• Support for integration with Azure Traffic Manager to route traffic manually or automatically between websites in different regions across the globe.
  • Authentication using Microsoft Azure Active Directory


Microsoft Azure Web Sites is implemented as websites that are dynamically created on-demand on servers running Windows Server 2012 and IIS 8.0. When a client posts a request to a web site, Microsoft Azure Web Sites dynamically provisions the site on one of the Azure virtual machines pointing it at content stored in Azure Storage containers. The Azure Virtual Machines are deployed in groups called "Stamps", which may contain hundreds of such machines. Microsoft deploys these stamps in its Azure data centers across the world, and adds more stamps as demand grows.[20]


Azure Web Sites services are offered in 4 tiers. The entry-level tier is the "free" tier. The free tier supports up to 10 websites with 1 GB of content storage, and is limited to 165 MB of daily data egress. The first for-pay tier is the "Shared" tier. Shared tier sites support custom domains and can be scaled out to up to 6 instances. The current highest for-pay tier is the "Standard" tier. Standard tier websites run on VMs dedicated exclusively to a single customer's websites. The Standard tier supports SSL (both SNI and IP-based), scaling out to up to 10 instances, and file storage of up to 50 GB of content.

Basic and Standard tier websites can be deployed on 3 sizes of virtual machines: Small VMs with 1 virtual CPU and 1.75GB of RAM, Medium VMs with 2 virtual CPUs and 3.5 GB of RAM, and Large VMs with 4 virtual CPUs and 7GB of available RAM.[21]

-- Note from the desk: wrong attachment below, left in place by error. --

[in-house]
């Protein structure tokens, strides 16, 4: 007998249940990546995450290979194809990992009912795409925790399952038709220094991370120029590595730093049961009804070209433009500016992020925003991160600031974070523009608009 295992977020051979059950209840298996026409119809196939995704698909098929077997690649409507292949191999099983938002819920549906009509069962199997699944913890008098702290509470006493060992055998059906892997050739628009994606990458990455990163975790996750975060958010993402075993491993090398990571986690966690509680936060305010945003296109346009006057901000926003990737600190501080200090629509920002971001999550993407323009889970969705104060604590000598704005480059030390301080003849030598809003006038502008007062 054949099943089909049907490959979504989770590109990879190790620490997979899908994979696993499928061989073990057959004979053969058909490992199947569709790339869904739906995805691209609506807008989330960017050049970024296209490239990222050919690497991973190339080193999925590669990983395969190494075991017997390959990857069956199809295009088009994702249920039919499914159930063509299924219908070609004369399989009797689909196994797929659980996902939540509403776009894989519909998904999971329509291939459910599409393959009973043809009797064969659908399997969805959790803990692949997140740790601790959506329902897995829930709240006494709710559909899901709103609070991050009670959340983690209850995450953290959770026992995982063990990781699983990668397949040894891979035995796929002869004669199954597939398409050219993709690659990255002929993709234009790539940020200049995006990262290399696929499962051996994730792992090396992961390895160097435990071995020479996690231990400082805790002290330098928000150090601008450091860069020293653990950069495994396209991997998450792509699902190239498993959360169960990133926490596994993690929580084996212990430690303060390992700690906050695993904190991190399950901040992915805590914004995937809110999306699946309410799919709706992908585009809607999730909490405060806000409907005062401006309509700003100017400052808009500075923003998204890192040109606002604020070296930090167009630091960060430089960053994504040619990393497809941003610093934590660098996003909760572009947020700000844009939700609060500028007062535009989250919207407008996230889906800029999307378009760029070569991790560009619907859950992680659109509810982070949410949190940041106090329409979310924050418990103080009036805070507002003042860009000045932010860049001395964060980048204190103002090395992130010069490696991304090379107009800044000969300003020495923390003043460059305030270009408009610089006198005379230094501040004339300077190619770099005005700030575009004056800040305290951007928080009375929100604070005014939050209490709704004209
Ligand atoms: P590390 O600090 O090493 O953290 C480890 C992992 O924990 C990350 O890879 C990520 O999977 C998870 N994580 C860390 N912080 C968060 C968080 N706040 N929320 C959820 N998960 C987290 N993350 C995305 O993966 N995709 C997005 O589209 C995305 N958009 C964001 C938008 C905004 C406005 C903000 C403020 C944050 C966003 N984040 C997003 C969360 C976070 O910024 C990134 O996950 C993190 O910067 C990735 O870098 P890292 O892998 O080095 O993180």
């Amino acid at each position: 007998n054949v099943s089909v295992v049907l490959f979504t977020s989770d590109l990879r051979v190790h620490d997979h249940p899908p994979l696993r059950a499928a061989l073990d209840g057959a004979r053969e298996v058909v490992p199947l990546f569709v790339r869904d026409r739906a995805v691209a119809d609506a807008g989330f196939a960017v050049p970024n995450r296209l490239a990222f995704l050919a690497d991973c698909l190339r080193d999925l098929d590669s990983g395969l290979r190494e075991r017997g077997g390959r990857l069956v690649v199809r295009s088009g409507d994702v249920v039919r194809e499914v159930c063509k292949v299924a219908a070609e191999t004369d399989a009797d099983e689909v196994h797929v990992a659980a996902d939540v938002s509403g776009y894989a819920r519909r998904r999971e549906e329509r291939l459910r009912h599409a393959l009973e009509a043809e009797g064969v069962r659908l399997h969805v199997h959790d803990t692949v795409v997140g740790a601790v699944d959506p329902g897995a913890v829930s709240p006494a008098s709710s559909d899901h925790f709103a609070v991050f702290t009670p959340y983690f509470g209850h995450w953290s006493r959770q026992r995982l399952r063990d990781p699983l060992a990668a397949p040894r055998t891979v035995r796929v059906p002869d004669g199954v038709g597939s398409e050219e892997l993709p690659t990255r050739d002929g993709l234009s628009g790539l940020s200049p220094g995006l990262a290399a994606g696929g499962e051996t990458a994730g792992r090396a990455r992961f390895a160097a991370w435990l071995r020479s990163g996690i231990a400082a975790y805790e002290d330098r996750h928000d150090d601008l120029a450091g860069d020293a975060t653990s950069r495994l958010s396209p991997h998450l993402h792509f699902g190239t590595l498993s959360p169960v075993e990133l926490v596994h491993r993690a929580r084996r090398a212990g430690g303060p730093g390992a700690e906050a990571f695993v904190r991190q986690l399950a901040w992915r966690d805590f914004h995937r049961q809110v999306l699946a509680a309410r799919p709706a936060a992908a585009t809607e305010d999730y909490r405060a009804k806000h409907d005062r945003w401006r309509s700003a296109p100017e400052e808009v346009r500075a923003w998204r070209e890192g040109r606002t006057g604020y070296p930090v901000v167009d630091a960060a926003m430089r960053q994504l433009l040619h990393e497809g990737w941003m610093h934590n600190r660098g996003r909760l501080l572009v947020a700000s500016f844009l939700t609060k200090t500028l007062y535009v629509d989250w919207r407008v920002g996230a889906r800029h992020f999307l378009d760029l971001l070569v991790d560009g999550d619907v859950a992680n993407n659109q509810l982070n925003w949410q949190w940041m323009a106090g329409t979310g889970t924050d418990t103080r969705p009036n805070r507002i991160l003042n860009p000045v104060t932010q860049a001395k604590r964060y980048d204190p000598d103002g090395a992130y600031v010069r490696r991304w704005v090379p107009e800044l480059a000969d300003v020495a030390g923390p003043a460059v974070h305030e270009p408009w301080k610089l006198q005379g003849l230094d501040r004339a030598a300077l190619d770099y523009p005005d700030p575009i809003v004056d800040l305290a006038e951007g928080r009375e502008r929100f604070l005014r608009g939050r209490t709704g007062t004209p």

Data centers[edit]

Microsoft operates Microsoft Azure in a number of data centers throughout the world with Microsoft Azure Web Sites available in a subset of these. When deploying websites on Microsoft Azure Web Sites customers can choose to deploy sites in a data center in any of the following geographical regions: East US, North central US, West US, East Asia, Brazil South, North Europe, West Europe, Japan East or Japan West.[22][23]


  1. ^ "Announcing the general availability of Microsoft Azure Mobile Services, Web Sites and continued service innovation". Microsoft. 27 June 2013.
  2. ^ "Microsoft to rebrand 'Windows Azure' as 'Microsoft Azure'". ZDNet. 24 March 2014.
  3. ^ "Announcing Azure App Service | Blog | Microsoft Azure". Retrieved 26 July 2018.
  4. ^ "Media Alert: New Microsoft Office Live Small Business Offering Helps Small Businesses Get Started With Search Engine Marketing". Microsoft. 3 October 2007.
  5. ^ Scott Guthrie (7 June 2012). "Meet the New Microsoft Azure". Microsoft.
  6. ^ Darryl K. Taft (21 August 2013). "Microsoft Microsoft Azure Pack Enables Modern App Development". eWeek.
  7. ^ "Announcing the General Availability of Microsoft Azure Mobile Services, Websites and continued Service innovation". Microsoft. 27 June 2013.
  8. ^ "Azure Web Sites Features". Microsoft.
  9. ^ "Microsoft Azure Web Sites Gallery". Microsoft.
  10. ^ "Microsoft Azure Web Applications". Microsoft.
  11. ^ "Configuring a custom domain name for a Microsoft Azure website". Microsoft. 1 February 2013.
  12. ^ "Configuring an SSL certificate for a Microsoft Azure website". Microsoft. 1 May 2013.
  13. ^ "Publishing from Source Control to Microsoft Azure Web Sites". Microsoft. 31 October 2012.
  14. ^ "Microsoft Azure Support: Service Level Agreement". Microsoft. 1 October 2013.
  15. ^ "How to Monitor Websites". Microsoft. 1 January 2013.
  16. ^ "How to Configure Websites". Microsoft. 12 October 2012.
  17. ^ "Websites Pricing Details". Microsoft.
  18. ^ "Websites Pricing Details". Microsoft.
  19. ^ "How to Scale Websites". Microsoft. 21 October 2012.
  20. ^ Bruno Terkaly and Ricardo Villalobos (1 April 2013). "NoSQL Data in the Cloud with Microsoft Azure Tables". MSDN Magazine.
  21. ^ "Websites Pricing Details". Microsoft.
  22. ^ "Microsoft Azure Service Dashboard". Microsoft.

External links[edit]